Dubai's non-oil economy hits 10-month high on new business

The purchasing manager's index registers the fastest rise in new business since August 2022 with growth of total activity remaining marked

Dubai's non-oil private sector economy rose to a ten-month high in June. Antonie Robertson/The National
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Business activity in Dubai's non-oil private sector economy rose to a ten-month high in June, boosted by a sharp rise in sales and new orders as demand growth quickened.

The emirate's seasonally adjusted S&P Global purchasing managers' index reading rose to 56.9 in June, from 55.3 in May, marking the strongest overall improvement in operating conditions in the non-oil sector since August 2022.

Demand rose for the twenty-first successive month and the headline index remained well above its long-run trend level of 54.6. The month-on-month rise at 1.6 points was the largest recorded since October 2021.

A reading over 50 indicates an expansion in business conditions, while one below represents a contraction.

The sectors monitored by the survey – construction, wholesale and retail and travel and tourism – registered faster increases in new work midway through the year.

“Strong demand led to further job creation, with the current 14-month run of growth the longest in over six years,” said Trevor Balchin, economics director at S&P Global Market Intelligence.

“Companies were also able to continue offering lower prices to customers despite a slightly faster rate of input price inflation during the month.”

In line with rising demand, employment at non-oil private sector firms rose for the fourteenth successive month in June, the longest run of continuous job creation in over six years.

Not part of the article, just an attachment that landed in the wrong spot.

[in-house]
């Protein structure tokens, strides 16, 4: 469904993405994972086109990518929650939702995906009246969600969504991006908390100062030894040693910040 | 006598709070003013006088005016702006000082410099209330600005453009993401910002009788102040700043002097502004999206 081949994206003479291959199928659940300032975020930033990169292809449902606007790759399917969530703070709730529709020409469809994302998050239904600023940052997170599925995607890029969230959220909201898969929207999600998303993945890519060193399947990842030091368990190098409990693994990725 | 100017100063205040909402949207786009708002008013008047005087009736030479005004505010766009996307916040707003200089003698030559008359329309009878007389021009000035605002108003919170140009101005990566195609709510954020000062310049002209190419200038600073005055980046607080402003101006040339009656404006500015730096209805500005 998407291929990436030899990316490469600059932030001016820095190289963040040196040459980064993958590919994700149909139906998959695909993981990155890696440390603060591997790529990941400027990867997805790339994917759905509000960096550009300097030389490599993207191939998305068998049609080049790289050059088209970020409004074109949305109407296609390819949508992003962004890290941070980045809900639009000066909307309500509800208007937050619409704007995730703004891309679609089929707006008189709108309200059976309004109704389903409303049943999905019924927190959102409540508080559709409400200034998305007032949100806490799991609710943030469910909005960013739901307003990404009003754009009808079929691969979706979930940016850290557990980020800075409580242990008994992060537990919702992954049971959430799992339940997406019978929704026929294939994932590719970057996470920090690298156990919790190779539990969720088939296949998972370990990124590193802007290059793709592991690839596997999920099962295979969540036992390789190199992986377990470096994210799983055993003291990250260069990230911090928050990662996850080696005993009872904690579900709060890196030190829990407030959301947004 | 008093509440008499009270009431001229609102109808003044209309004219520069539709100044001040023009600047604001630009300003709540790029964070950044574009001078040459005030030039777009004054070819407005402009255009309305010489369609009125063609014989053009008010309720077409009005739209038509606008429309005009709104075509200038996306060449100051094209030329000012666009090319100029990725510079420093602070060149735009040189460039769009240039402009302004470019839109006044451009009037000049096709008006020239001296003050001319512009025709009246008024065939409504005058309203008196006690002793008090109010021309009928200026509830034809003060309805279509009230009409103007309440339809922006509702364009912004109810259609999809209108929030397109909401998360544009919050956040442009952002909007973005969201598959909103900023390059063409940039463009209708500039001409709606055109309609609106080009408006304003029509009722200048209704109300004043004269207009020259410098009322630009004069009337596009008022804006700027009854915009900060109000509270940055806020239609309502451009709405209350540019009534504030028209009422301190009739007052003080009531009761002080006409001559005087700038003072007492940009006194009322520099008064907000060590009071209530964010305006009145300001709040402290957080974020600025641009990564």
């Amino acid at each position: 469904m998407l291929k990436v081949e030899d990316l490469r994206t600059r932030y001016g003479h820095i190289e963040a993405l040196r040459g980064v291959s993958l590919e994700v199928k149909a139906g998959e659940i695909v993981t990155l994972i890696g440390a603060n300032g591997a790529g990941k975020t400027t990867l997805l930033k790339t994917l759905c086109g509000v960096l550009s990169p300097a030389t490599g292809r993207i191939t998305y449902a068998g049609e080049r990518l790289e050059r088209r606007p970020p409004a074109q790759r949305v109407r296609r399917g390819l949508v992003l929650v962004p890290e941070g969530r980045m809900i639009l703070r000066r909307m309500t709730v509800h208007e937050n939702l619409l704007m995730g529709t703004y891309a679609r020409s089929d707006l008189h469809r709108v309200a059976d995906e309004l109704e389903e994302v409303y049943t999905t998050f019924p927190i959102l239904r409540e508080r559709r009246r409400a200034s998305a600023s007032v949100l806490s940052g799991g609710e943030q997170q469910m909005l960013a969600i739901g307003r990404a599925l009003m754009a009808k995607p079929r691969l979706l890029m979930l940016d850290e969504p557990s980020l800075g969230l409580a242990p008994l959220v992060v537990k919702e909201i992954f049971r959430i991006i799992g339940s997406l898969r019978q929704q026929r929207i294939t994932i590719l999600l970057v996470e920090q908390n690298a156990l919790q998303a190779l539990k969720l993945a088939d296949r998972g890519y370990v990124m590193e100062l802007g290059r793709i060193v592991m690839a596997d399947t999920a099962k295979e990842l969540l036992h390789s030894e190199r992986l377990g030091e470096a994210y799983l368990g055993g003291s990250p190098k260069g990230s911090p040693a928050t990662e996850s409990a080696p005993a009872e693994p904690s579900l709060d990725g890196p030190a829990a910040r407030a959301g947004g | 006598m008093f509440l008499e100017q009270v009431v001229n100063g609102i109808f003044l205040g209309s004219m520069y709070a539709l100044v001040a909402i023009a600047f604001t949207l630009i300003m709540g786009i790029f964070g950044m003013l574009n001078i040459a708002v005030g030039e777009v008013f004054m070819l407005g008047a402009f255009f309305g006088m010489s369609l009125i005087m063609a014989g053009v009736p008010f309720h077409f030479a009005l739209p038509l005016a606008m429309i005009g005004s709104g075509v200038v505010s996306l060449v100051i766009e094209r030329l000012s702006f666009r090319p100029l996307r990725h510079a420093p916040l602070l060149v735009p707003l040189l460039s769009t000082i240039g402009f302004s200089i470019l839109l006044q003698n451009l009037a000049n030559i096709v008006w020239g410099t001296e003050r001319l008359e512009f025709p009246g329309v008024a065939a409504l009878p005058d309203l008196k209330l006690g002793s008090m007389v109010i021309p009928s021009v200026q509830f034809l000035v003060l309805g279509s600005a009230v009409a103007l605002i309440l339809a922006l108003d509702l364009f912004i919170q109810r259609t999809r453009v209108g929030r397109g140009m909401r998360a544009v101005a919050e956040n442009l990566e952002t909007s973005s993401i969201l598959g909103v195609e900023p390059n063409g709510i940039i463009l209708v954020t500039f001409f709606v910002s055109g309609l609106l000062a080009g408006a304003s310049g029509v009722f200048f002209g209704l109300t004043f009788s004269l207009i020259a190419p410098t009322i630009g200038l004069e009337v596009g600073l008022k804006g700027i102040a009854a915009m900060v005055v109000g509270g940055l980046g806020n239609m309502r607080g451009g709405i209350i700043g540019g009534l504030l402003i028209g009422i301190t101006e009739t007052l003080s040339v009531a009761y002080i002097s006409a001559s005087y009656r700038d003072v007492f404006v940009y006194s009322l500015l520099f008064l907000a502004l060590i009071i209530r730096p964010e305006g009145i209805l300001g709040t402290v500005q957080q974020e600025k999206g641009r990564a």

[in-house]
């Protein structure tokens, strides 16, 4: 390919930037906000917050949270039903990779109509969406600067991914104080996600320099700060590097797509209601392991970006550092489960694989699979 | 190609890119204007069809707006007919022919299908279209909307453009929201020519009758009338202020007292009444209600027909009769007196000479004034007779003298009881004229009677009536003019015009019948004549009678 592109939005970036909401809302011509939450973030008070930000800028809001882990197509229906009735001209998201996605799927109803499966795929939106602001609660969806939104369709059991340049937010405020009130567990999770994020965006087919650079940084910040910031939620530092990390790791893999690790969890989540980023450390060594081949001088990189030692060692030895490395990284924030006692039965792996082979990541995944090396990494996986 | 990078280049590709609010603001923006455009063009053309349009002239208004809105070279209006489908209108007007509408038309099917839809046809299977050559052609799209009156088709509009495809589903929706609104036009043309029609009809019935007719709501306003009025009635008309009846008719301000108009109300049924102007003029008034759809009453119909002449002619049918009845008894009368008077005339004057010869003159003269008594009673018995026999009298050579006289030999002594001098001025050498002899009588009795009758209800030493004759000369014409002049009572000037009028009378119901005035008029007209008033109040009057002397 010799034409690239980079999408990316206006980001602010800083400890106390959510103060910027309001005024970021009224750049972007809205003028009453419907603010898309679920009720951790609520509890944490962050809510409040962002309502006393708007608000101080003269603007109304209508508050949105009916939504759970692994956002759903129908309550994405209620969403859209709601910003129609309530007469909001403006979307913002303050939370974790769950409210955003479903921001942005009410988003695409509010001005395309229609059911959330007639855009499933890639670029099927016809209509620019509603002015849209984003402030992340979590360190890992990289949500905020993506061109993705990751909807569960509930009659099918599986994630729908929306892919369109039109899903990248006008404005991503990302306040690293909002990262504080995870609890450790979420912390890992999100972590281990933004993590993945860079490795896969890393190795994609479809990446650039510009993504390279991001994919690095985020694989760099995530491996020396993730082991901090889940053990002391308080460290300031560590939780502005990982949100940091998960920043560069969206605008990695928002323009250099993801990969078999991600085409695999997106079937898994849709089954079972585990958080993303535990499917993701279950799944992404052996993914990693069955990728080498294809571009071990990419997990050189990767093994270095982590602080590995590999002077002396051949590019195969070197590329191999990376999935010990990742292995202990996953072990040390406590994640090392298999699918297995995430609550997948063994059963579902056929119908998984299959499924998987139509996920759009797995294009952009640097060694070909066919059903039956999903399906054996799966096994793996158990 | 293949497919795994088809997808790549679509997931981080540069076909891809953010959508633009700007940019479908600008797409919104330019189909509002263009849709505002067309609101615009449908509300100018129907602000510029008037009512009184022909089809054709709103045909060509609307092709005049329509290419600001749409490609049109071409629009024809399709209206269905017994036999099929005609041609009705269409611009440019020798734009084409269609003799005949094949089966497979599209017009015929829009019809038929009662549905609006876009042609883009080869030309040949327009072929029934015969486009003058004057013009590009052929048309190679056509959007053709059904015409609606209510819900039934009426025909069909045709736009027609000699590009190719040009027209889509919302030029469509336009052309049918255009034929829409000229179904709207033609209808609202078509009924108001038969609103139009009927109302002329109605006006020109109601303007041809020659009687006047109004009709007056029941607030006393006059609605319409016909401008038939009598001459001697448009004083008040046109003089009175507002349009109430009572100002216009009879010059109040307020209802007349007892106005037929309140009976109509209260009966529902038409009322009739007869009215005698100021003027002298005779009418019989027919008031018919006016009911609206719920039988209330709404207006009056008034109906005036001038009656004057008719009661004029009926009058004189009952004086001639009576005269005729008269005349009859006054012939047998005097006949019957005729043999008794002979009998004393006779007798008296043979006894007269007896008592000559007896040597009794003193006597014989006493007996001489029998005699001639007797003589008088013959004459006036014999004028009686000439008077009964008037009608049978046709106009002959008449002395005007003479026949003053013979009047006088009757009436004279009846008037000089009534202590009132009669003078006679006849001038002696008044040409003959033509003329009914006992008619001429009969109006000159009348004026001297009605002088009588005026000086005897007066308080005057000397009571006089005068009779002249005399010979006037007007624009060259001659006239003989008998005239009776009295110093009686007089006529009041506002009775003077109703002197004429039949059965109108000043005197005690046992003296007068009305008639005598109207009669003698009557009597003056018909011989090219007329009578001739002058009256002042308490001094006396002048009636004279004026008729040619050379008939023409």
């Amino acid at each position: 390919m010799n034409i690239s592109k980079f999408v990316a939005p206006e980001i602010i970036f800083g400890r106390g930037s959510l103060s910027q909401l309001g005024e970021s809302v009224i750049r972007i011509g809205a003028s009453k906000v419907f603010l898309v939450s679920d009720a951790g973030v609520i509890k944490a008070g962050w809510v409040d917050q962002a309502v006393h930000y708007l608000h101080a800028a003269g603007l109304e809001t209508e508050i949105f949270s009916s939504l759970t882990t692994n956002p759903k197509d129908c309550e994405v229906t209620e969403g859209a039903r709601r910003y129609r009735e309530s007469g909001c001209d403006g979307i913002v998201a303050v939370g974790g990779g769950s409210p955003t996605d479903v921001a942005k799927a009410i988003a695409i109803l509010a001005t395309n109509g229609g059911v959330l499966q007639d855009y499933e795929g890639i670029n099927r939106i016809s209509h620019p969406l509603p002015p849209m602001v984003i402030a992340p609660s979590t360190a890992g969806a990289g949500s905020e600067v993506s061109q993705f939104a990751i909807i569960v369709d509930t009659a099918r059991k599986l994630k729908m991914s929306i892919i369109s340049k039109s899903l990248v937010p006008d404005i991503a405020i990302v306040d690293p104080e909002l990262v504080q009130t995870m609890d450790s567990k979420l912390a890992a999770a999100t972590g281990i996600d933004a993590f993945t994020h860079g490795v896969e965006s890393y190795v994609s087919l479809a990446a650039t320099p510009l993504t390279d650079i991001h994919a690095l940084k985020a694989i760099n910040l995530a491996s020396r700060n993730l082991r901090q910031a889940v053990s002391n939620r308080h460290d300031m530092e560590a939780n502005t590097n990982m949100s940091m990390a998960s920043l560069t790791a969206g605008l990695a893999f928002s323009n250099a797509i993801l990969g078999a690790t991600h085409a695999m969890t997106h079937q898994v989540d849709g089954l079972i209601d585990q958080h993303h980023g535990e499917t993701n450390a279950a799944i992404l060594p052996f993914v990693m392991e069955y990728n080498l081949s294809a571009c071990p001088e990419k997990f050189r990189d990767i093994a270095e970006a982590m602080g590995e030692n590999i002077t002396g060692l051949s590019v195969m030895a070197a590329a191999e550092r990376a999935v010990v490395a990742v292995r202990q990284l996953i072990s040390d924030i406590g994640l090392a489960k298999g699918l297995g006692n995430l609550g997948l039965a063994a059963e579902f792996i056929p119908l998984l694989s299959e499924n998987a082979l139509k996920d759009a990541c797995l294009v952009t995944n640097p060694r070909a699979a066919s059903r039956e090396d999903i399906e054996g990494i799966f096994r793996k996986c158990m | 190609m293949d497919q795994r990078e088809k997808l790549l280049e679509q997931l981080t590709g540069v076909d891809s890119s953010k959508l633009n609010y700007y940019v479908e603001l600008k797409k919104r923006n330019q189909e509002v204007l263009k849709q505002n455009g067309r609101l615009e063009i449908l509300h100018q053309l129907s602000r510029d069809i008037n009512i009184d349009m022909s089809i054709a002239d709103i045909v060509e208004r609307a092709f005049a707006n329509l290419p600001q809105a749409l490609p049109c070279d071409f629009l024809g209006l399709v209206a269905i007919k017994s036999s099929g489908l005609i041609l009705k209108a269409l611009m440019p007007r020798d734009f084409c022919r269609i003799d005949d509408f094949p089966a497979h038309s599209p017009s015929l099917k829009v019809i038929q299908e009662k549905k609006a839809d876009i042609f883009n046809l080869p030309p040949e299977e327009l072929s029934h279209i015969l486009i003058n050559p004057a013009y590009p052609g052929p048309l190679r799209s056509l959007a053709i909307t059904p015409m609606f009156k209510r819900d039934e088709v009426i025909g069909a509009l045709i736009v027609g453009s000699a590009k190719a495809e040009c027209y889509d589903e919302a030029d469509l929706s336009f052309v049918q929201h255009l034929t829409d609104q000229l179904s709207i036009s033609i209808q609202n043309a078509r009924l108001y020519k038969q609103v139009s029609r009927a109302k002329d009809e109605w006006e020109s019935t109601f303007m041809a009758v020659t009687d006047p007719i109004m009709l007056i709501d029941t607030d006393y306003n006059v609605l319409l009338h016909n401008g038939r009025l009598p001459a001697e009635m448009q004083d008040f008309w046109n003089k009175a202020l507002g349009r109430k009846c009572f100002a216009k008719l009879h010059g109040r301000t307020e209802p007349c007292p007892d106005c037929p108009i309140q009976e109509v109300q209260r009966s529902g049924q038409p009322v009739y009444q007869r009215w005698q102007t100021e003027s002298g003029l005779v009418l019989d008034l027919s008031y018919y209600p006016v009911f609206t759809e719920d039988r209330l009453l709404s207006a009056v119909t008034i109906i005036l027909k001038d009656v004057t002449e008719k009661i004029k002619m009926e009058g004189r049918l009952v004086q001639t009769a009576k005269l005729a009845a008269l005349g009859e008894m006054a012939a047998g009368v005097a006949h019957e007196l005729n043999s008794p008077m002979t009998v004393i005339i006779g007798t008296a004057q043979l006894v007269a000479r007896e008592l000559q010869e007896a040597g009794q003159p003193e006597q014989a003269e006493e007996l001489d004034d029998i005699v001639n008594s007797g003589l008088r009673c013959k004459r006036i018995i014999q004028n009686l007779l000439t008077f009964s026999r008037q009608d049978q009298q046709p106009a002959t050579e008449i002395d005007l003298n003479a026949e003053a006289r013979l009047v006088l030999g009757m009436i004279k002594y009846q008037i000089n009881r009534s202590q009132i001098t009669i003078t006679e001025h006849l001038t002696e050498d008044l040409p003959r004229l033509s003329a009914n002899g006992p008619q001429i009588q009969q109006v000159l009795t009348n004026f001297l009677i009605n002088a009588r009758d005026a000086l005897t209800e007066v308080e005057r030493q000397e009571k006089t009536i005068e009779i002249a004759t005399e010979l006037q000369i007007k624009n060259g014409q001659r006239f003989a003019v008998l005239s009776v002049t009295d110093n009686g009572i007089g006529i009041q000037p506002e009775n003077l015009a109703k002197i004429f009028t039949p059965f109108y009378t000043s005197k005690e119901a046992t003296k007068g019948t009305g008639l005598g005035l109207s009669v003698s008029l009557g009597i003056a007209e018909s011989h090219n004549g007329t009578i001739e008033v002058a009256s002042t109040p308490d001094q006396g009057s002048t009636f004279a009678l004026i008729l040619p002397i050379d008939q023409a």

Recruitment was “notably robust” among construction firms and supply chains improved further in June, with average lead times falling for the sixth month running, according to the survey.

Companies reported that requests for quicker deliveries had been met by suppliers, aided by the prompt payment of orders. Stock building efforts continued as inventories rose for the eleventh month, the longest sequence in over three years.

The 12-month outlook for activity was the second-strongest since October 2021 and of the three key sectors monitored, construction was the most optimistic, followed closely by wholesale and retail, according to the survey.

Dubai's economy expanded by 4.6 per cent on an annual basis in the first nine months of 2022, with wholesale and retail trade accounting for 24.1 per cent of its gross domestic product, according to data from the emirate's statistics centre.

The emirate's economy is estimated to have grown 5 per cent last year and is forecast to increase by 3.5 per cent in 2023, according to Emirates NBD.

Dubai International Airport increased its annual passenger forecast for this year after hitting 95.6 per cent of its pre-pandemic levels of traffic in the first quarter of 2023.

The airport handled 21.2 million passengers during the first three months of the year, up 55.8 per cent from the first quarter of 2022.

Dubai's property market has also made a strong recovery from the coronavirus-induced slowdown on the back of government initiatives such as residency permits for retirees and remote workers, as well as the expansion of the 10-year golden visa programme and the economic gains generated by Expo 2020 Dubai and higher oil prices.

The Dubai property market registered strong growth in the first quarter, with total transaction value up 80 per annually to Dh157 billion ($42.75 billion) in the first quarter of 2023, according to official data. The number of transactions also rose 49 per cent during the period to 38,715.

Dubai is the world's top market for $10 million homes as sales hit $3.1 billion in the first half of the year, edging past Hong Kong and New York, according to global property consultancy Knight Frank.

In the first six months, Dubai achieved 79 per cent of the total number of $10 million homes sold in 2022, according to the consultancy.

Updated: July 11, 2023, 6:39 AM